This is the room where I write. All of my writing is personal, but this post is without a doubt the most personal thing I’ve ever shared.
My writing space is filled with special things, including a print of a Keane painting my grandmother bought for my great-grandmother (Mema) when she went to New York in the 1960s. In her 99 years, Mema outlived all her brothers, sisters, husband, and both of her children. She once told me she thought God forgot about her. On March 19th, 2004, what would have been her 100th birthday, I wrote this poem for her:
On Mema’s hundredth birthday, I went to London.
I rose above the bleak Kansas farm town she was confined to
In a two-bedroom house where her only vacations
Were to a tomato garden in the backyard and Dillon’s Grocery every Saturday.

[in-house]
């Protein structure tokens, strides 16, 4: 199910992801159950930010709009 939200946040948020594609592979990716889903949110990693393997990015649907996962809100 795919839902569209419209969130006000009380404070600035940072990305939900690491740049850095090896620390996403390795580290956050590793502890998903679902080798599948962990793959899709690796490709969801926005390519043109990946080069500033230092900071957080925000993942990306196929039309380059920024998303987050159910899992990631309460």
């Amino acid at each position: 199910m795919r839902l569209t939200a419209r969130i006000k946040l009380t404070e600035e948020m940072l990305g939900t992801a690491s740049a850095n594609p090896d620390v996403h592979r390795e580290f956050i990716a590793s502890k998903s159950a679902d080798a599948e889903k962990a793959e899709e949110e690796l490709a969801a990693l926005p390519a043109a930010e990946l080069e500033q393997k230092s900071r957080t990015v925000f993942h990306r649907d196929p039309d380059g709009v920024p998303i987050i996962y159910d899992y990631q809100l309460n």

I remember the painting on the old beige wall
Of a little blonde girl in a yellow dress
And big, sad brown eyes.
In her haziest years, Mema insisted it was a portrait.
I wore the wedding band that made her stay
For sixty-some years in a place where
Her lonely tears never touched her cheek
But collected in the flask in her husband’s jacket pocket.
She longed to take off that ring with her white gloves on Sunday.
She yearned to soar through the clouds over that checkerboard state.
Her restless-angel blood tornadoes inside me.
On Mema’s hundredth birthday, I set us free.